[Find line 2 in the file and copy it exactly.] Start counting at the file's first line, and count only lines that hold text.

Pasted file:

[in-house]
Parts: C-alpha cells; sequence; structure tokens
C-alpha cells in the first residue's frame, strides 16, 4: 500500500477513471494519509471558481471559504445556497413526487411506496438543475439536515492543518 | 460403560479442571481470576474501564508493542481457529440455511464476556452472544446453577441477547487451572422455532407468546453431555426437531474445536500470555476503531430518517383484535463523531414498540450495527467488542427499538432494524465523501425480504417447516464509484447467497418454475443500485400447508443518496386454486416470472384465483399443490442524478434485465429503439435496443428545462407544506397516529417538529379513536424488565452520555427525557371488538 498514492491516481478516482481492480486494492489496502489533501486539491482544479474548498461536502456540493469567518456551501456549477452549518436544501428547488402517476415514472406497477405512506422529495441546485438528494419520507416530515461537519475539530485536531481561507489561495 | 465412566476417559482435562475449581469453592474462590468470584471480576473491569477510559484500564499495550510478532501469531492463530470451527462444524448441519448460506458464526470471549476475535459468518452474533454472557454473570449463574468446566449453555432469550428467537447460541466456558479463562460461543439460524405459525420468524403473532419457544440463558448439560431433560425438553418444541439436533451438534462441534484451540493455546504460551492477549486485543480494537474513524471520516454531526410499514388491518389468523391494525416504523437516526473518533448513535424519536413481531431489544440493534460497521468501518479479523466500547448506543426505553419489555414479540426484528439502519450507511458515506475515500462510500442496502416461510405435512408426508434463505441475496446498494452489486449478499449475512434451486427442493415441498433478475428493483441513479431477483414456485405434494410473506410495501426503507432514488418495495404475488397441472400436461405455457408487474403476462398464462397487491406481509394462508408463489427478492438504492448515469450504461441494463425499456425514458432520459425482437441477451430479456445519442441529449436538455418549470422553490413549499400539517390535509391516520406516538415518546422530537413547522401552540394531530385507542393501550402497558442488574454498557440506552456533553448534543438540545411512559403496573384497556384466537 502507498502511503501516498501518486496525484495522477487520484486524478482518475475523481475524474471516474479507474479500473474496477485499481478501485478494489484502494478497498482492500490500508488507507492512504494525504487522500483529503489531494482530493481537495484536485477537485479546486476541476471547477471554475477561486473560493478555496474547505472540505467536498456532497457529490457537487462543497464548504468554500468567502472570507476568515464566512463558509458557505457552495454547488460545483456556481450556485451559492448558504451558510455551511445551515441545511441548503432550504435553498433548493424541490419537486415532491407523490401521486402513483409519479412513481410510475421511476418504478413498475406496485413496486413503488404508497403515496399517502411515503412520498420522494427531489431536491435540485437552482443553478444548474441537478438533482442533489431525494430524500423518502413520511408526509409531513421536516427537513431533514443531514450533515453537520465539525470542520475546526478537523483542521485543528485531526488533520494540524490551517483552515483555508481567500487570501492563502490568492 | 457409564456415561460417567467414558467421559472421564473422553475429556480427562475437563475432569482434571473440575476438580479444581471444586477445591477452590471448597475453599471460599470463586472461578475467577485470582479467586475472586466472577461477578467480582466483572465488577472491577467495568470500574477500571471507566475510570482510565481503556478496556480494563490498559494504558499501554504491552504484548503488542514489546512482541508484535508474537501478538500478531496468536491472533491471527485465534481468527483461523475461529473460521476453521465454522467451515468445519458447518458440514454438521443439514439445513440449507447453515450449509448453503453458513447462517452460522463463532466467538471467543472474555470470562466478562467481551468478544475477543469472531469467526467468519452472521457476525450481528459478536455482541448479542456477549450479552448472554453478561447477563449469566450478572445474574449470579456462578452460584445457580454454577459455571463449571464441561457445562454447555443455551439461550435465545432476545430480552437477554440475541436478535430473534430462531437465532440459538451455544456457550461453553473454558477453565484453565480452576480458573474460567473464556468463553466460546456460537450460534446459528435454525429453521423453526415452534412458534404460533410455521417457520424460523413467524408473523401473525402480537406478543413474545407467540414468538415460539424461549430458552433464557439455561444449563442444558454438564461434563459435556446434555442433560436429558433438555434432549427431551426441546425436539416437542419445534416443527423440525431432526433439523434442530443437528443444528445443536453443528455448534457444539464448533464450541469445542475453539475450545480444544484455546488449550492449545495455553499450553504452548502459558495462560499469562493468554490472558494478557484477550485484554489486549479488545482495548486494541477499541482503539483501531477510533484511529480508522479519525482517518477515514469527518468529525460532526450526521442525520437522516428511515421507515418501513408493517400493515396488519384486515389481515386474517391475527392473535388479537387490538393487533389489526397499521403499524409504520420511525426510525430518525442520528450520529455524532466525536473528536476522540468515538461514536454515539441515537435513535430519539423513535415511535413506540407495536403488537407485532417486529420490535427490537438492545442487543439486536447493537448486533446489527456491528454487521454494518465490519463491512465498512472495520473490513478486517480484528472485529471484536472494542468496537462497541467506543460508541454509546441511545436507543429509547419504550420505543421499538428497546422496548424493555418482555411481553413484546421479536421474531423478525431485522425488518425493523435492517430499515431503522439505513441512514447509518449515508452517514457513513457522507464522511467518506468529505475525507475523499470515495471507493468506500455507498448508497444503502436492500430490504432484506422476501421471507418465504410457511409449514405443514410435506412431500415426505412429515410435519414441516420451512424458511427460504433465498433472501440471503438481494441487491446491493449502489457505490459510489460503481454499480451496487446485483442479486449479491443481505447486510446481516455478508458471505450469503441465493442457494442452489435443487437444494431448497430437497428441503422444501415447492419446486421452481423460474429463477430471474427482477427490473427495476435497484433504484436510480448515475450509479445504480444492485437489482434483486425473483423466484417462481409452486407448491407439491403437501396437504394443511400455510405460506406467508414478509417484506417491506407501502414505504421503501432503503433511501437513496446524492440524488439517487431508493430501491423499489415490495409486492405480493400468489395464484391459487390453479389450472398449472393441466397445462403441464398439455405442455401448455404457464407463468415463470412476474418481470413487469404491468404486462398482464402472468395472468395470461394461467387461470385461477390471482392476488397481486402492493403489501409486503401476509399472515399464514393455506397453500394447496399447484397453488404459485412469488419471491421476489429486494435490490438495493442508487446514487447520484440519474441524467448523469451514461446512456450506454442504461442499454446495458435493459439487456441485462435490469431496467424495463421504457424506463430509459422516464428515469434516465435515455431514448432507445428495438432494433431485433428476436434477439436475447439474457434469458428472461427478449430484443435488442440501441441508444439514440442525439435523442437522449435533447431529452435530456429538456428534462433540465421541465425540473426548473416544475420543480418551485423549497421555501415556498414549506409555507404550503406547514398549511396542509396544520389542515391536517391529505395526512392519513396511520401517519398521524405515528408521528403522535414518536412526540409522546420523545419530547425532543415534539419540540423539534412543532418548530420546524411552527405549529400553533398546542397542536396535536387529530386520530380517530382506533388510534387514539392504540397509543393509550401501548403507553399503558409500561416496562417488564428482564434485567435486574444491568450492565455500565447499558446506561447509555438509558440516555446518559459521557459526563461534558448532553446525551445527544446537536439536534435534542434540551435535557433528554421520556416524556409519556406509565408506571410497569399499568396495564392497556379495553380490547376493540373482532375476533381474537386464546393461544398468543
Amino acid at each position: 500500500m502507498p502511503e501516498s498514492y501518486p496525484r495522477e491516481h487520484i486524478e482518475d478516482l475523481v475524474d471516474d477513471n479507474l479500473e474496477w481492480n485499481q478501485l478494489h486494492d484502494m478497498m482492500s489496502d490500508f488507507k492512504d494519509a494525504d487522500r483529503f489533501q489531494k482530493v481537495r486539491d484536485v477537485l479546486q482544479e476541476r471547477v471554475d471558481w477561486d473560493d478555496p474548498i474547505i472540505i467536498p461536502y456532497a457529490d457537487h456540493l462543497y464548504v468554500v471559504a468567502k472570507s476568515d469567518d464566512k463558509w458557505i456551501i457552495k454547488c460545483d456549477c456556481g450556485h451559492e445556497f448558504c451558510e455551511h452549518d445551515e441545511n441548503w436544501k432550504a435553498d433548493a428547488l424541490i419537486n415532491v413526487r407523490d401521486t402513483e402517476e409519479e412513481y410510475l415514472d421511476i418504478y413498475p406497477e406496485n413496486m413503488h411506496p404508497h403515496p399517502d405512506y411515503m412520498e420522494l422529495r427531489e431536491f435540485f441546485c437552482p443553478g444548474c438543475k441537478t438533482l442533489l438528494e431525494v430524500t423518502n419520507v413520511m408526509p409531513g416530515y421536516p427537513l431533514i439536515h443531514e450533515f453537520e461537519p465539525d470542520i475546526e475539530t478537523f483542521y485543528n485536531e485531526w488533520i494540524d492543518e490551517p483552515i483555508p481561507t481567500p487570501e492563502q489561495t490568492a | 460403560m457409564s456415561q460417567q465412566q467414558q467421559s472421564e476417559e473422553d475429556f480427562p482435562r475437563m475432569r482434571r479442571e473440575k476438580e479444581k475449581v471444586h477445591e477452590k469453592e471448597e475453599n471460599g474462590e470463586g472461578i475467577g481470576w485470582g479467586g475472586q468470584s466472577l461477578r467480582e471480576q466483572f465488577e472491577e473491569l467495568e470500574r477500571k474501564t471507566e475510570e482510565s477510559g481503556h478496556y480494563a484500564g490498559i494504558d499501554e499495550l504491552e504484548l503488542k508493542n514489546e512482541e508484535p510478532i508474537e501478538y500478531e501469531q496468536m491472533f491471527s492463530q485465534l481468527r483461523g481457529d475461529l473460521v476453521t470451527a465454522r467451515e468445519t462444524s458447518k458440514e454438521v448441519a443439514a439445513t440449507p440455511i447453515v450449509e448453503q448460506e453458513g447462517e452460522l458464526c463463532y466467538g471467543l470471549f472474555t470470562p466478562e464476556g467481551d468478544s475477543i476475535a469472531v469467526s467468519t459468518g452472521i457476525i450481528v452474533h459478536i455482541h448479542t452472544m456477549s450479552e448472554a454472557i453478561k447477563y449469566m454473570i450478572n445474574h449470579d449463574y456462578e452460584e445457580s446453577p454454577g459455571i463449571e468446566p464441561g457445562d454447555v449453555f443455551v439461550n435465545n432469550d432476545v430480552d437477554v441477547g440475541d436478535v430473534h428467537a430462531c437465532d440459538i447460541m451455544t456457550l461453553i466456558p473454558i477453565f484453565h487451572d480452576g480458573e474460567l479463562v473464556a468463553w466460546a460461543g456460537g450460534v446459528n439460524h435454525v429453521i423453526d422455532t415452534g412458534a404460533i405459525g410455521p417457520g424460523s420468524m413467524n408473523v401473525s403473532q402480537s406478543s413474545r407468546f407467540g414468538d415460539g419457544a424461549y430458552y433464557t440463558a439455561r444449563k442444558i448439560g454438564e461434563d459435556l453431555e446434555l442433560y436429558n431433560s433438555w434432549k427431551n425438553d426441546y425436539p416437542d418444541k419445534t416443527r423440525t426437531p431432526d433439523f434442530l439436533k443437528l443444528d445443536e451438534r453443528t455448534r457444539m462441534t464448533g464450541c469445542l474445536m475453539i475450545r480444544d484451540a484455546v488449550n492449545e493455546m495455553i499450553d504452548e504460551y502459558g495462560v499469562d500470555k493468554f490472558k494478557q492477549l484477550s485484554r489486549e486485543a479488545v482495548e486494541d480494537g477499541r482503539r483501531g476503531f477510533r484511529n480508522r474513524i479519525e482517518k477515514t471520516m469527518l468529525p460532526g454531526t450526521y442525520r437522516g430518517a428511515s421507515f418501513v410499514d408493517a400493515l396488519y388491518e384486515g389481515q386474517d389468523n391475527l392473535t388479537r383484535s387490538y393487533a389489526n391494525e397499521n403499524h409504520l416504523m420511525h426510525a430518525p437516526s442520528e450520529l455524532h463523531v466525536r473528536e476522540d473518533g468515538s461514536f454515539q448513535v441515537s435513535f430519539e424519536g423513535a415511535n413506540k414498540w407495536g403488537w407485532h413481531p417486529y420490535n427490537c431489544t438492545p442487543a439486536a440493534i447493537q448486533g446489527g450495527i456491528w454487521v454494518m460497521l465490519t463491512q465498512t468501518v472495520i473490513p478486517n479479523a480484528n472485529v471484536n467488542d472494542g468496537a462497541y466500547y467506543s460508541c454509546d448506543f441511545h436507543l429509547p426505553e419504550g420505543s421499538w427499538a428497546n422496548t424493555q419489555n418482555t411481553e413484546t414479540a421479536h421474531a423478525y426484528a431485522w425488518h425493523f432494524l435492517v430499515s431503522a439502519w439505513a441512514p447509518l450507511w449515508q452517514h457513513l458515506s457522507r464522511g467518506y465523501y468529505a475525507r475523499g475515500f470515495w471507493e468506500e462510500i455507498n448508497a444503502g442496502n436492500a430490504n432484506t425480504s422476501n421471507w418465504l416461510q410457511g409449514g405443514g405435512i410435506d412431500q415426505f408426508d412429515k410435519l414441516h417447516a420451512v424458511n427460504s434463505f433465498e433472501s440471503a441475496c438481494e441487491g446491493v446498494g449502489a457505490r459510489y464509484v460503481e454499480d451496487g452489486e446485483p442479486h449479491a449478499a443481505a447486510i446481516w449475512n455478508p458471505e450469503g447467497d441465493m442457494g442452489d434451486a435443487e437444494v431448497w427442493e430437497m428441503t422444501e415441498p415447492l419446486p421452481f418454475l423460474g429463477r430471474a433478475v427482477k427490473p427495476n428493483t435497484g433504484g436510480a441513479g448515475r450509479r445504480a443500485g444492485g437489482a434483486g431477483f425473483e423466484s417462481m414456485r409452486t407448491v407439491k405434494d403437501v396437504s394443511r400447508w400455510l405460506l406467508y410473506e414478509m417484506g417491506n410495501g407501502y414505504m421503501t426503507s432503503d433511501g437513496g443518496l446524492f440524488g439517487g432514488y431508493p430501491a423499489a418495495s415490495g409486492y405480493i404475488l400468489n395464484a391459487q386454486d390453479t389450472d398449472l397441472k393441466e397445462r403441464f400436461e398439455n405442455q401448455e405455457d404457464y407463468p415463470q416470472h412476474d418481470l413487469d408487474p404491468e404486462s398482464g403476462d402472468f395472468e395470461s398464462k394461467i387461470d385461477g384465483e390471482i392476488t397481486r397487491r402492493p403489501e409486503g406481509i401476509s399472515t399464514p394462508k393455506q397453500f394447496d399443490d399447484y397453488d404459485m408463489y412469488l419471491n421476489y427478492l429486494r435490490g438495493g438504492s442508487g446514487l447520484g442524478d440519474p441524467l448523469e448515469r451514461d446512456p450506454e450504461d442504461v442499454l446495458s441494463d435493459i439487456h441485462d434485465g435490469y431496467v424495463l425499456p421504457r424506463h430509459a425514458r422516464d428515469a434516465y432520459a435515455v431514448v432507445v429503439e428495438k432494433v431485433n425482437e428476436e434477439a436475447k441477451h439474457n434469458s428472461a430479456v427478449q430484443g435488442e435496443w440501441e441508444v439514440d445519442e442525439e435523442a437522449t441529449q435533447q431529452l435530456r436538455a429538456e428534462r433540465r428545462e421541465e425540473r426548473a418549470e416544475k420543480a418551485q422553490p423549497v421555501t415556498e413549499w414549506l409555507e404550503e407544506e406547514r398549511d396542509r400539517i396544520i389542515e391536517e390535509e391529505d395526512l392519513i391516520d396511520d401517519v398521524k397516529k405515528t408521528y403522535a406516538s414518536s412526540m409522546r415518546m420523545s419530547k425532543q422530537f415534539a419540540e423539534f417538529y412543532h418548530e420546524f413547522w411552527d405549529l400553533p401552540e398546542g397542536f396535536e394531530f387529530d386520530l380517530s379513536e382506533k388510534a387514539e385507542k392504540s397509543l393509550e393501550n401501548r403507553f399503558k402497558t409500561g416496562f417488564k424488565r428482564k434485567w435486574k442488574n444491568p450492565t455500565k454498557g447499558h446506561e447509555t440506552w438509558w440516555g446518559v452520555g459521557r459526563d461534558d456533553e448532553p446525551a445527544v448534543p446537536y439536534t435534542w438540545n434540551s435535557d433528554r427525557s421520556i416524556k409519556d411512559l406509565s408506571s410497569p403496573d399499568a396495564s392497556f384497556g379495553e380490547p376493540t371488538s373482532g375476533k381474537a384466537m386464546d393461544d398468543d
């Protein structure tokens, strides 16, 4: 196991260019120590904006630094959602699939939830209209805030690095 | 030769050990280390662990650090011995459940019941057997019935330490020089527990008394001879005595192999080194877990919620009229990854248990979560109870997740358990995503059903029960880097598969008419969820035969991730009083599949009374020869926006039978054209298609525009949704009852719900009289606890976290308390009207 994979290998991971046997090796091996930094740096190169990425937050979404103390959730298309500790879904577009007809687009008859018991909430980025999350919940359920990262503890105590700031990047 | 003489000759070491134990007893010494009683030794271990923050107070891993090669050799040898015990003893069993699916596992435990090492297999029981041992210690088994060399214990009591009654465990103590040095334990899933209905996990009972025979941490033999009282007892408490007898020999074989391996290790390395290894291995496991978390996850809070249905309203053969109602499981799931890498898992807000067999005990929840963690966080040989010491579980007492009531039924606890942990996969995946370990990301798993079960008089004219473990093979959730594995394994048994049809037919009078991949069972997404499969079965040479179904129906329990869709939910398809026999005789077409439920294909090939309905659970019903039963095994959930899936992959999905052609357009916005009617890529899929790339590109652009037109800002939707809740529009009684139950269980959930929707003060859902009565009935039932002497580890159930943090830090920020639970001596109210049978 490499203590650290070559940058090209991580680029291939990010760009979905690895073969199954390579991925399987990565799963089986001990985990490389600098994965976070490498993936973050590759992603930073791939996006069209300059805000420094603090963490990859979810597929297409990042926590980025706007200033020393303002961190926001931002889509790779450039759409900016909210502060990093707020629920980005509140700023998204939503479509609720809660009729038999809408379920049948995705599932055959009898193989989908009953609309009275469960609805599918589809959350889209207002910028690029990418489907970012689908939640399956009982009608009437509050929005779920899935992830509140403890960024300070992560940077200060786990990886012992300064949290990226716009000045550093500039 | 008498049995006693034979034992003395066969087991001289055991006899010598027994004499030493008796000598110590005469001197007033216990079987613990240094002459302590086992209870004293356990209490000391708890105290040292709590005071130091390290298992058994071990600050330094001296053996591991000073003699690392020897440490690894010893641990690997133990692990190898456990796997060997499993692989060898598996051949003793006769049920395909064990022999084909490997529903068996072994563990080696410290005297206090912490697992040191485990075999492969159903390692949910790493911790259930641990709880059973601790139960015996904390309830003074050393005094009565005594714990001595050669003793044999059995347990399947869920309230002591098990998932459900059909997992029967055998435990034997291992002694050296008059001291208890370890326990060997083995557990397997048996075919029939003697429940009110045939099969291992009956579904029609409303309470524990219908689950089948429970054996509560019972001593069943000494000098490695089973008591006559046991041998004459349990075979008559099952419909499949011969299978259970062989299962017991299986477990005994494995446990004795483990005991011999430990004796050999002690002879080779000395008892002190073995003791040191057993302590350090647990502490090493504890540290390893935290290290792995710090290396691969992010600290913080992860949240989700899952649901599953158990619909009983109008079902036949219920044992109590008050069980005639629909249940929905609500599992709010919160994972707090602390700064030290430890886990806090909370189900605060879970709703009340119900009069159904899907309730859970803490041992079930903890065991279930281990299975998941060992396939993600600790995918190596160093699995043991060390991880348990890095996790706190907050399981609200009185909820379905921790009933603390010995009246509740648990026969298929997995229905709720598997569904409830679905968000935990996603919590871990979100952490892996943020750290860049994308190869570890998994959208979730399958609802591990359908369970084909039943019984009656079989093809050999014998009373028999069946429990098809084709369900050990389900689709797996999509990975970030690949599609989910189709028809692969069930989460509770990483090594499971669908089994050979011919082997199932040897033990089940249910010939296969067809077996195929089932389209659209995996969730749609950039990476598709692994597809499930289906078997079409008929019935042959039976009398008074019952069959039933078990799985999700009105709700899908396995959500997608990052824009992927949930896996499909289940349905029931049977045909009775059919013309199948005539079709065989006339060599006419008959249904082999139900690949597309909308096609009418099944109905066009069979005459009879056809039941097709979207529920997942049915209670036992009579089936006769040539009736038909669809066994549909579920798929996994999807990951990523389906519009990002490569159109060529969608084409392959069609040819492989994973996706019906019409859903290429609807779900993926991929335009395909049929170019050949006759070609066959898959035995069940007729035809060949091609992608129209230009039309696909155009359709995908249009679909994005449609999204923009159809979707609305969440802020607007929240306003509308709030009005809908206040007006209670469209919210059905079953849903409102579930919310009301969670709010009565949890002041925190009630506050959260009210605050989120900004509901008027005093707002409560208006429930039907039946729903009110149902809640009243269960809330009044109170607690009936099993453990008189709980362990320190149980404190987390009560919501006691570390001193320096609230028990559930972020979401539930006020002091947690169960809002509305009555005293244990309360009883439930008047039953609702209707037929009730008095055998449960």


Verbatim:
Parts: C-alpha cells; sequence; structure tokens